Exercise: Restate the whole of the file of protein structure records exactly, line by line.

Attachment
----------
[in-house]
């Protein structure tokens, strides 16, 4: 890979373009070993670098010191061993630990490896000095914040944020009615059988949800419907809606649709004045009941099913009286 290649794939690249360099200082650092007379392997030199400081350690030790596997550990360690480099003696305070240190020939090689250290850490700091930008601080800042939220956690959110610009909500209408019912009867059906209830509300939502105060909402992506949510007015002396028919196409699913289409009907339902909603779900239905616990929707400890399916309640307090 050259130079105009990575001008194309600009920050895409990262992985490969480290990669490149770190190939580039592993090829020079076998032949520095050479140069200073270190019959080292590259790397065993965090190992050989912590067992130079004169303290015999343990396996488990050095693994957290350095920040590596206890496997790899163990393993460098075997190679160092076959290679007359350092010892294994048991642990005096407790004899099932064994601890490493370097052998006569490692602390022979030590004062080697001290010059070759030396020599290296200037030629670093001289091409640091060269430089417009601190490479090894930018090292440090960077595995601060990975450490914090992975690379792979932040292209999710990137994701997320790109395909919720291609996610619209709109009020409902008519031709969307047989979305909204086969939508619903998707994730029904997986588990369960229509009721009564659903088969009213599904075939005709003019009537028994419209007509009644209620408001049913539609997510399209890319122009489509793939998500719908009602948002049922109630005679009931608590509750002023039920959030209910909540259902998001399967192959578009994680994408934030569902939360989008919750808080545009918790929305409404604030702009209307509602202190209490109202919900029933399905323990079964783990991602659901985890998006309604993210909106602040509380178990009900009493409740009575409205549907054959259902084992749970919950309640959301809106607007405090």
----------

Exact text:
[in-house]
């Protein structure tokens, strides 16, 4: 890979373009070993670098010191061993630990490896000095914040944020009615059988949800419907809606649709004045009941099913009286 290649794939690249360099200082650092007379392997030199400081350690030790596997550990360690480099003696305070240190020939090689250290850490700091930008601080800042939220956690959110610009909500209408019912009867059906209830509300939502105060909402992506949510007015002396028919196409699913289409009907339902909603779900239905616990929707400890399916309640307090 050259130079105009990575001008194309600009920050895409990262992985490969480290990669490149770190190939580039592993090829020079076998032949520095050479140069200073270190019959080292590259790397065993965090190992050989912590067992130079004169303290015999343990396996488990050095693994957290350095920040590596206890496997790899163990393993460098075997190679160092076959290679007359350092010892294994048991642990005096407790004899099932064994601890490493370097052998006569490692602390022979030590004062080697001290010059070759030396020599290296200037030629670093001289091409640091060269430089417009601190490479090894930018090292440090960077595995601060990975450490914090992975690379792979932040292209999710990137994701997320790109395909919720291609996610619209709109009020409902008519031709969307047989979305909204086969939508619903998707994730029904997986588990369960229509009721009564659903088969009213599904075939005709003019009537028994419209007509009644209620408001049913539609997510399209890319122009489509793939998500719908009602948002049922109630005679009931608590509750002023039920959030209910909540259902998001399967192959578009994680994408934030569902939360989008919750808080545009918790929305409404604030702009209307509602202190209490109202919900029933399905323990079964783990991602659901985890998006309604993210909106602040509380178990009900009493409740009575409205549907054959259902084992749970919950309640959301809106607007405090």